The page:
The widow of a Court of Appeal judge wiped away tears as she denied sexually abusing a young boy in the 1980s.
Lady Lavinia Nourse, from Newmarket, was married to Sir Martin Nourse, who died in 2017 aged 85. The 77-year-old told jurors at Peterborough's Nightingale court, where she is on trial for historical sexual abuse, that she "didn't know what the hell was going on" when the boy accused her.
She also said that he was "obviously after money". Defence barrister Jonathan Caplan QC asked Lady Lavinia why she used the word "blackmail" when the boy confronted her as an adult.
She said that he was "making demands of me", adding: "It seemed like it was to do with money." The man "wanted anything (he) could get, I think", she said, adding he was "obviously after money. I wasn't in a position to give money away," she said.<
Asked by Mr Caplan if she had ever sexually abused the boy, she said "no, absolutely not", before breaking down in tears.
She said that the boy was "very psychologically disturbed" at the time he accused her of abuse.
Jennifer Knight QC, prosecuting, asked the defendant about her police interview in which Lady Lavinia replied that she "didn't remember" to a question about the allegations.
She said: "It's not that I don't remember it. My phraseology is poor. I was under terrible pressure."
She said that she was at the police station for "somewhere between five and six hours".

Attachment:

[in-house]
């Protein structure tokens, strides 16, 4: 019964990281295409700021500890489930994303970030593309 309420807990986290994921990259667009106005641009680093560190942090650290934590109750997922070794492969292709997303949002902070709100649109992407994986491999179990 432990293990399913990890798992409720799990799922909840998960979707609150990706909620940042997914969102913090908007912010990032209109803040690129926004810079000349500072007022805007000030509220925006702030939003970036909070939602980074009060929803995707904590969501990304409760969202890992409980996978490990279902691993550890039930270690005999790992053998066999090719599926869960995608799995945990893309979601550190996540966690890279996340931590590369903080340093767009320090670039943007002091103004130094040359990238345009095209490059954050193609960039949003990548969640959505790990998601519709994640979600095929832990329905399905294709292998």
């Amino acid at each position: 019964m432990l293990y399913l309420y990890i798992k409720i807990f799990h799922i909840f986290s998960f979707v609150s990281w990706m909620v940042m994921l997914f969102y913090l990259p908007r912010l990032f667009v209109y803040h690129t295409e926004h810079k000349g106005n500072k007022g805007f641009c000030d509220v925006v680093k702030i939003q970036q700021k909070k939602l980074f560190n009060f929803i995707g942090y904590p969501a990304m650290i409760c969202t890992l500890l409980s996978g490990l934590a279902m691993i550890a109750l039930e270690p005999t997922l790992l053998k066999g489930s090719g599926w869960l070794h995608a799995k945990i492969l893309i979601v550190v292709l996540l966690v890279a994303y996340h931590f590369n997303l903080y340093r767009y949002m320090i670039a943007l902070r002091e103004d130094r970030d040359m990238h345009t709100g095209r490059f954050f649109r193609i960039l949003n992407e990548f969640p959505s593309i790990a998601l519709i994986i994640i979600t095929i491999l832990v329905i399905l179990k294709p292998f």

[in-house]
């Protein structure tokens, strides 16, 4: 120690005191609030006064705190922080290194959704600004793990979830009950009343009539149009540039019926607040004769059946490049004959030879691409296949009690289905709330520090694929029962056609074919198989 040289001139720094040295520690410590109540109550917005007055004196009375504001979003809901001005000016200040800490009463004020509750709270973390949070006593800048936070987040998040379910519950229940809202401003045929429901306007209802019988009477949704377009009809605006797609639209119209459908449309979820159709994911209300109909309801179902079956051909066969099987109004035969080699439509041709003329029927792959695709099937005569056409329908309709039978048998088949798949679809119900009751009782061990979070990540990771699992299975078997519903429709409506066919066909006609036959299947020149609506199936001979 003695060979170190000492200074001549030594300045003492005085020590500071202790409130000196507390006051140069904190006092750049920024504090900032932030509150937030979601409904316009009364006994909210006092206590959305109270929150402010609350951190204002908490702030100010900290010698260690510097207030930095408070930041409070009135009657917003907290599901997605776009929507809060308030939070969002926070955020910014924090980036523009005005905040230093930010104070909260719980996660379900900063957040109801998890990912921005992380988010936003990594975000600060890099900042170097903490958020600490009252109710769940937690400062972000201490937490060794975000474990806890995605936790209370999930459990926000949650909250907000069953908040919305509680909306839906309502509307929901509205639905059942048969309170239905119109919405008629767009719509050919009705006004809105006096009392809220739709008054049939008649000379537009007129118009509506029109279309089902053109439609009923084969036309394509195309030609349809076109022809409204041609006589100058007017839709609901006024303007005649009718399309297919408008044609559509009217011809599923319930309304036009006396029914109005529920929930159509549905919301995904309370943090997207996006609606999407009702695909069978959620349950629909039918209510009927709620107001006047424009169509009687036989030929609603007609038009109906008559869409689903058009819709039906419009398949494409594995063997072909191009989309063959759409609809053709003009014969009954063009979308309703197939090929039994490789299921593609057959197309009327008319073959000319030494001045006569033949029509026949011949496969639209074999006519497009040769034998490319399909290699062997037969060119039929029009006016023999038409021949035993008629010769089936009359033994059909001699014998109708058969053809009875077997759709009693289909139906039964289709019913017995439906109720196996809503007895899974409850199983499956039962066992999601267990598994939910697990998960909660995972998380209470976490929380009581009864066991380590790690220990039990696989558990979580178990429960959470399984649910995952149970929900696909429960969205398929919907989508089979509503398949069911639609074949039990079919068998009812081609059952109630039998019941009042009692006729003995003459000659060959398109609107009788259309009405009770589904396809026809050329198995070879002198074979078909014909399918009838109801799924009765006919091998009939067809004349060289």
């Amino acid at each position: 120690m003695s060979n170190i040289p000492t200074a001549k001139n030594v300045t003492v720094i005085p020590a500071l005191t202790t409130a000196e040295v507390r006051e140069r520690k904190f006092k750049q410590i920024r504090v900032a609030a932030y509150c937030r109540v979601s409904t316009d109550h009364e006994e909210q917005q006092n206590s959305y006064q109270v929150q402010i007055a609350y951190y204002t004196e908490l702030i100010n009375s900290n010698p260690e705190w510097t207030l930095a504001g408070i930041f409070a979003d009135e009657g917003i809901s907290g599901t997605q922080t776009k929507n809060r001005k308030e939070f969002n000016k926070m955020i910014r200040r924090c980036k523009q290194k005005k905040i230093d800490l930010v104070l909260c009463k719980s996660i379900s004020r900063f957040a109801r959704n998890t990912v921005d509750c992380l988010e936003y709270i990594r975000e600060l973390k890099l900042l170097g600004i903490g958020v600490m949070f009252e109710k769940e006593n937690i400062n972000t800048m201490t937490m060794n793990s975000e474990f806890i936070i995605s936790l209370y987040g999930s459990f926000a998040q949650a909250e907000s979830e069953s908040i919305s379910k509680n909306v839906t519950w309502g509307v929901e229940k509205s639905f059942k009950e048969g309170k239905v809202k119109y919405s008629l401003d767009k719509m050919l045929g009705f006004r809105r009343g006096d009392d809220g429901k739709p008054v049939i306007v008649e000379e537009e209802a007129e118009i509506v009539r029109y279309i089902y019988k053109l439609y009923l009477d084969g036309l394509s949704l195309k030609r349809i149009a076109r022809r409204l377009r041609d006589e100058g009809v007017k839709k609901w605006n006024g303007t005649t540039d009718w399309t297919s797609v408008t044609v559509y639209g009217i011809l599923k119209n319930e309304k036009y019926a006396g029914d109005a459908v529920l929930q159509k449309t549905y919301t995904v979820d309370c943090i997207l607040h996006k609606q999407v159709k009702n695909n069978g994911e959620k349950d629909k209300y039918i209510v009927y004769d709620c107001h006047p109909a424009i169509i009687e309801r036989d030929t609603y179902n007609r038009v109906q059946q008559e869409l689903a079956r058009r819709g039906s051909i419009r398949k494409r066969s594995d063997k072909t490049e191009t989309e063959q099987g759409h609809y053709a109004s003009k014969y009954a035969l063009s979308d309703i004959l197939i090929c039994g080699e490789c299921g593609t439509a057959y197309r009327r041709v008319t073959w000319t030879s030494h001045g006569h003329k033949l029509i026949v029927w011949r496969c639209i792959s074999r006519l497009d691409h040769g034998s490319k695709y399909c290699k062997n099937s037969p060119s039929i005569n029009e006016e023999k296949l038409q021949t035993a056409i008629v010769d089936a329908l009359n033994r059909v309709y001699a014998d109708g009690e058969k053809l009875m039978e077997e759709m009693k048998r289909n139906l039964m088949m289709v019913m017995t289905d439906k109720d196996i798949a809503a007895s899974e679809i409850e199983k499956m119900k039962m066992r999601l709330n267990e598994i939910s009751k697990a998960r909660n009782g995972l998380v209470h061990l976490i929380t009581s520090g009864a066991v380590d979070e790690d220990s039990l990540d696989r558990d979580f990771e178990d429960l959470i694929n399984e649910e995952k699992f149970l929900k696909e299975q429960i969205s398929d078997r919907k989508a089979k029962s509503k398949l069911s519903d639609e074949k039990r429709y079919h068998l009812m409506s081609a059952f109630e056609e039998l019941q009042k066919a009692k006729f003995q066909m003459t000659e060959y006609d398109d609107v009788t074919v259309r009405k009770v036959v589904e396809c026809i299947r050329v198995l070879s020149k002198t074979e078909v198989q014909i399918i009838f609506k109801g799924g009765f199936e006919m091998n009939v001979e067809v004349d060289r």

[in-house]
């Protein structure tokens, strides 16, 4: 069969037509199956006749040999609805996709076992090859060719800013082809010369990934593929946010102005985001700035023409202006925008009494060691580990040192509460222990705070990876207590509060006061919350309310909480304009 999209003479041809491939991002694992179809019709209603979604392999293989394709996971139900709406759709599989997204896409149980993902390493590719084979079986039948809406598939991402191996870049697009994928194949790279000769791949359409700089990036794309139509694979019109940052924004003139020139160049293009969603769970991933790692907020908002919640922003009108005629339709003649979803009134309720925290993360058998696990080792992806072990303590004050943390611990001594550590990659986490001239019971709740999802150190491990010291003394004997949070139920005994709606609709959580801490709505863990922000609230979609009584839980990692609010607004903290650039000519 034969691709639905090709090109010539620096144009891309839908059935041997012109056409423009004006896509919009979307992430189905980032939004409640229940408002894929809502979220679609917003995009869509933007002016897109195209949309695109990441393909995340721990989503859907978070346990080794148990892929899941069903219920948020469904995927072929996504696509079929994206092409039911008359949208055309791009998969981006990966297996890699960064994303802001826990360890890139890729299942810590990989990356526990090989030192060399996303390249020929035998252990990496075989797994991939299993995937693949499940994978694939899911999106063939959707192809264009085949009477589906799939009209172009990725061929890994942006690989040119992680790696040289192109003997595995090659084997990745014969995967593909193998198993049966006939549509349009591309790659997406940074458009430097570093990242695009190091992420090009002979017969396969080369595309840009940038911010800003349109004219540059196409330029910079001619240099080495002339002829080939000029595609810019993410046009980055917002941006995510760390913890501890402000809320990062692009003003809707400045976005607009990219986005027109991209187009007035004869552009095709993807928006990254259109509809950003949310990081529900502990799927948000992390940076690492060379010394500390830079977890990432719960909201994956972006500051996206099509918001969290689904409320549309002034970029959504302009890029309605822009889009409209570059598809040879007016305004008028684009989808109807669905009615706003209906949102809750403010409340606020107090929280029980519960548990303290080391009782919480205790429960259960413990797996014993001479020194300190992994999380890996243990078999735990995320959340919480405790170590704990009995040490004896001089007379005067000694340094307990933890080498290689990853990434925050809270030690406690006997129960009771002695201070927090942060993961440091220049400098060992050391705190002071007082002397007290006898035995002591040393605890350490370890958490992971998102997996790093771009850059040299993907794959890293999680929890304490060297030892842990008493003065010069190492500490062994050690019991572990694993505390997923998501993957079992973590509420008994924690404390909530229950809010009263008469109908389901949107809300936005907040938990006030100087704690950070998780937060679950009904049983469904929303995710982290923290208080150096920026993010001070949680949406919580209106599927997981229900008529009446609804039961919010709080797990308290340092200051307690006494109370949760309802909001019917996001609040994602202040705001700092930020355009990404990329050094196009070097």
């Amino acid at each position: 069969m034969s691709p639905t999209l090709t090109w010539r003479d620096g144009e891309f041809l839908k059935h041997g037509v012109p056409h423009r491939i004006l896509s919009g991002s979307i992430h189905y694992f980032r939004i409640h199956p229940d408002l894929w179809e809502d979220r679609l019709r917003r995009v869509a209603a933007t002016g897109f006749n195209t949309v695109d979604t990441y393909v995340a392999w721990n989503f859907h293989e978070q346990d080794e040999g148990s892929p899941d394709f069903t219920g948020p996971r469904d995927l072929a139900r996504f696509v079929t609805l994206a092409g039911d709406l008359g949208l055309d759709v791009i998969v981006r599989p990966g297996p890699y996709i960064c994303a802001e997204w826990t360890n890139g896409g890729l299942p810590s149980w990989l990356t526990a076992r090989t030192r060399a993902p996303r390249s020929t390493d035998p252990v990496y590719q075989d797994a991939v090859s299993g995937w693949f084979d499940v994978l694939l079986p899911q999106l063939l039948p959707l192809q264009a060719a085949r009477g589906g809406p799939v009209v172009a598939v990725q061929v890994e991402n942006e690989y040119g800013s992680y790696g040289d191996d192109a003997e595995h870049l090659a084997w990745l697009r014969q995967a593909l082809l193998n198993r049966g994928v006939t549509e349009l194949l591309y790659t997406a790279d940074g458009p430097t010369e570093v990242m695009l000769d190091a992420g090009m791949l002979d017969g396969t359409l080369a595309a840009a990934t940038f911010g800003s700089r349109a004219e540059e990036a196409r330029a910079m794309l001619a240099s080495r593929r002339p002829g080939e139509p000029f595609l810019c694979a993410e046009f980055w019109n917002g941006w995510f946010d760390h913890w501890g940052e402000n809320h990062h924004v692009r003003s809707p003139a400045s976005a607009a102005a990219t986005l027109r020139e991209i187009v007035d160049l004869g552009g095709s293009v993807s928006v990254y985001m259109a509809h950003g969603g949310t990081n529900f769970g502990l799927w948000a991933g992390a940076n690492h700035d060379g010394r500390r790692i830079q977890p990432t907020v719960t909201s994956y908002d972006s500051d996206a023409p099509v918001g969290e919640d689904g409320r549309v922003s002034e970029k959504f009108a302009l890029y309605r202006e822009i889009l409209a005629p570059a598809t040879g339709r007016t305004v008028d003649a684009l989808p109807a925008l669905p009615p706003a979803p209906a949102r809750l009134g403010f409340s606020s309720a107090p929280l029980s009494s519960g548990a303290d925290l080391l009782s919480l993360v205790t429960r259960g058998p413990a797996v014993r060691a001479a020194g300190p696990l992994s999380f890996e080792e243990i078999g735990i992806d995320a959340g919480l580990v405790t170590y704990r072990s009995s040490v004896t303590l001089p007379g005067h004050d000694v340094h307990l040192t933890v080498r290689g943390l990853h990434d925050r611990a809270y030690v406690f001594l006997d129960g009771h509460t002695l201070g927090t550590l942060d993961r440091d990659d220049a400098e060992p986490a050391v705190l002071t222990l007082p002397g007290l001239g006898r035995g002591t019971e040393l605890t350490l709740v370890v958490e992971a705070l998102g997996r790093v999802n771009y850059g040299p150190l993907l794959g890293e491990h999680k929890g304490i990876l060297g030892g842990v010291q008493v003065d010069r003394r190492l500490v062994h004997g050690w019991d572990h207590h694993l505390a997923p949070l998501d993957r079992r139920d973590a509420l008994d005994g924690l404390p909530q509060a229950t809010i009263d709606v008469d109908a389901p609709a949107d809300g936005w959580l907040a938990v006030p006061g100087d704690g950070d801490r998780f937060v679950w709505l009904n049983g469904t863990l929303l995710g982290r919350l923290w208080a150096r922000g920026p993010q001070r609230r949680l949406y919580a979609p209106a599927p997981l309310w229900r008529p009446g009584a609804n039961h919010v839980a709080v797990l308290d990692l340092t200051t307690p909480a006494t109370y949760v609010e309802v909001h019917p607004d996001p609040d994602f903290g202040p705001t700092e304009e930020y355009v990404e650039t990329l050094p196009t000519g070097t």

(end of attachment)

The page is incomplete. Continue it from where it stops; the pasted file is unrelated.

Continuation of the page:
Her accuser was "most definitely lying", she said.
She agreed with defence counsel that in the past she had needed to seek treatment for depression.
"It was like a heavy cloud sitting over the top of me," she said. "One just kept going. Depression is a difficult thing. You're not very energetic. It's not a good place to be."
Asked if it was possible that, while she was unwell, the allegations were something she "might have done and forgotten about", she replied: "No, not possible."
Lady Lavinia said that she received therapy for depression at Addenbrooke's Hospital in Cambridge. She later returned to work in public relations where she organised premieres for Andrew Lloyd Webber's Starlight Express and Phantom Of The Opera, she said, adding that she also helped organise the Queen's 60th birthday celebrations.
Mr Caplan asked if, during the period when she was depressed, there was an "incident of shoplifting".
She replied "yes", and agreed with the barrister that it did not lead to any criminal convictions in court. In a transcript of her police interview under caution that was read to the court, Lady Lavinia said the boy "could have had a fixation about me".
Asked by a detective if she bought the boy a Penthouse magazine with Madonna on the front cover, she replied: "I don't remember buying him that magazine."
The defendant denies 17 counts of sexually abusing a boy under the age of 12. All of the charges relate to the same male complainant and are five counts of indecently assaulting a boy and 12 counts of indecency with a child.
The trial continues.